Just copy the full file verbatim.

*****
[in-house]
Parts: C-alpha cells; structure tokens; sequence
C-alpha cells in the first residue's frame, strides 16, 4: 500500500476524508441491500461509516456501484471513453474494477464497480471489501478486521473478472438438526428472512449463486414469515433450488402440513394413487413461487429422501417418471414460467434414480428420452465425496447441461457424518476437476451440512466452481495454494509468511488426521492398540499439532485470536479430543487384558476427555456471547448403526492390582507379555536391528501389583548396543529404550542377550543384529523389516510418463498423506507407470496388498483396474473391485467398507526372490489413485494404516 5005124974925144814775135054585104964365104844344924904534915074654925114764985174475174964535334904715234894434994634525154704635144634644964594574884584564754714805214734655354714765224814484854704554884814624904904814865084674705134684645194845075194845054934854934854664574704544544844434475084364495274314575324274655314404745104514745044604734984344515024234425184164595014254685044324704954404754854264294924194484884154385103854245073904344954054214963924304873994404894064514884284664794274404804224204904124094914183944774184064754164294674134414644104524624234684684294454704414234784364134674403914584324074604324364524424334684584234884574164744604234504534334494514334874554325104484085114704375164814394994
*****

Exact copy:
[in-house]
Parts: C-alpha cells; structure tokens; sequence
C-alpha cells in the first residue's frame, strides 16, 4: 500500500476524508441491500461509516456501484471513453474494477464497480471489501478486521473478472438438526428472512449463486414469515433450488402440513394413487413461487429422501417418471414460467434414480428420452465425496447441461457424518476437476451440512466452481495454494509468511488426521492398540499439532485470536479430543487384558476427555456471547448403526492390582507379555536391528501389583548396543529404550542377550543384529523389516510418463498423506507407470496388498483396474473391485467398507526372490489413485494404516 5005124974925144814775135054585104964365104844344924904534915074654925114764985174475174964535334904715234894434994634525154704635144634644964594574884584564754714805214734655354714765224814484854704554884814624904904814865084674705134684645194845075194845054934854934854664574704544544844434475084364495274314575324274655314404745104514745044604734984344515024234425184164595014254685044324704954404754854264294924194484884154385103854245073904344954054214963924304873994404894064514884284664794274404804224204904124094914183944774184064754164294674134414644104524624234684684294454704414234784364134674403914584324074604324364524424334684584234884574164744604234504534334494514334874554325104484085114704375164814394994